Cozi Inks Deals with AOL, Intel, to Reach More Families Trying to Manage Chaos of Daily Life
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about $21 million from angel investors and strategic partners. But Cape says its revenue has more than doubled over last year, and is expected to “significantly increase” next year. Being focused on families has its advantages, but it also has a smaller overall market than a more general-purpose app. Online organizers like Springpad and Evernote, while quite different from Cozi, share some of its challenges.
The biggest hurdle for Cozi, as with most consumer tech startups, is getting more people to use its tools. That’s why the company needs to keep signing on prominent partners that have massive distribution. “These types of moves and developments are ultimately going to drive the most important thing for the company, which is adoption. Our biggest challenge right now is getting the word out,” Cape says. “Spreading the word to this very busy demographic [families] is our number-one priority in the coming year—making sure we’re available to them across every dimension of their life.”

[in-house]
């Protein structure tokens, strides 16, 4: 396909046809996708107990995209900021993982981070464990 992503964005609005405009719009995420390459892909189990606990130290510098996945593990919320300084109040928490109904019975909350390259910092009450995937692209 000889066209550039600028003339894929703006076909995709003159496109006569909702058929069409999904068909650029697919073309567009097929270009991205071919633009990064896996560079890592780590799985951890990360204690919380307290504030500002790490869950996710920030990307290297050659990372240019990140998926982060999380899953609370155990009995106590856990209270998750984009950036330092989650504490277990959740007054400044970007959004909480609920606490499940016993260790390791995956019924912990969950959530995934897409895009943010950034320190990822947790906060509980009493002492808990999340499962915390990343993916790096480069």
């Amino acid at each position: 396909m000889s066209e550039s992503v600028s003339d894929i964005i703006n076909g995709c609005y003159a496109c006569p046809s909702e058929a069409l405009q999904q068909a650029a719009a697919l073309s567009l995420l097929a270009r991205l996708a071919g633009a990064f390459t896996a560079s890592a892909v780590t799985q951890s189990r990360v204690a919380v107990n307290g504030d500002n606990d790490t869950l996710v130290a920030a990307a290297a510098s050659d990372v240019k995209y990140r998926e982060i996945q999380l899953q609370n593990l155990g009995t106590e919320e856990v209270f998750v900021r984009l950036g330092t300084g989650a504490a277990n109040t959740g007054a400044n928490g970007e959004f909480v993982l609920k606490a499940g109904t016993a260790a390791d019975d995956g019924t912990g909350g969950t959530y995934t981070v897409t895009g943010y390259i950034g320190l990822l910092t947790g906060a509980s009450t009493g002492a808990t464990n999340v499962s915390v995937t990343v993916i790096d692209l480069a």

There are a few other developments to watch in the coming year. One will be the “phenomenally explosive” adoption of smartphones by women—especially busy moms, Cape says. (There are roughly 80 million mothers in the U.S.; and the total number of U.S. women with smartphones increased from about 10 million in 2008 to 26 million in 2009.) So Cozi needs to position itself as the best family organizer out there on smartphones, as well as other devices, he says.
Another trend will be the increasing use of tablets and other devices in the home; it seems pretty clear that the iPad is not the only answer here. And lastly, Cozi is looking to make some announcements around its international expansion in the next few months.
“We have all we need to get to profitability,” Cape says.
Still, he says, he’ll be out talking to investors next year, looking to raise “a little bit of a buffer” for that next big step in the journey.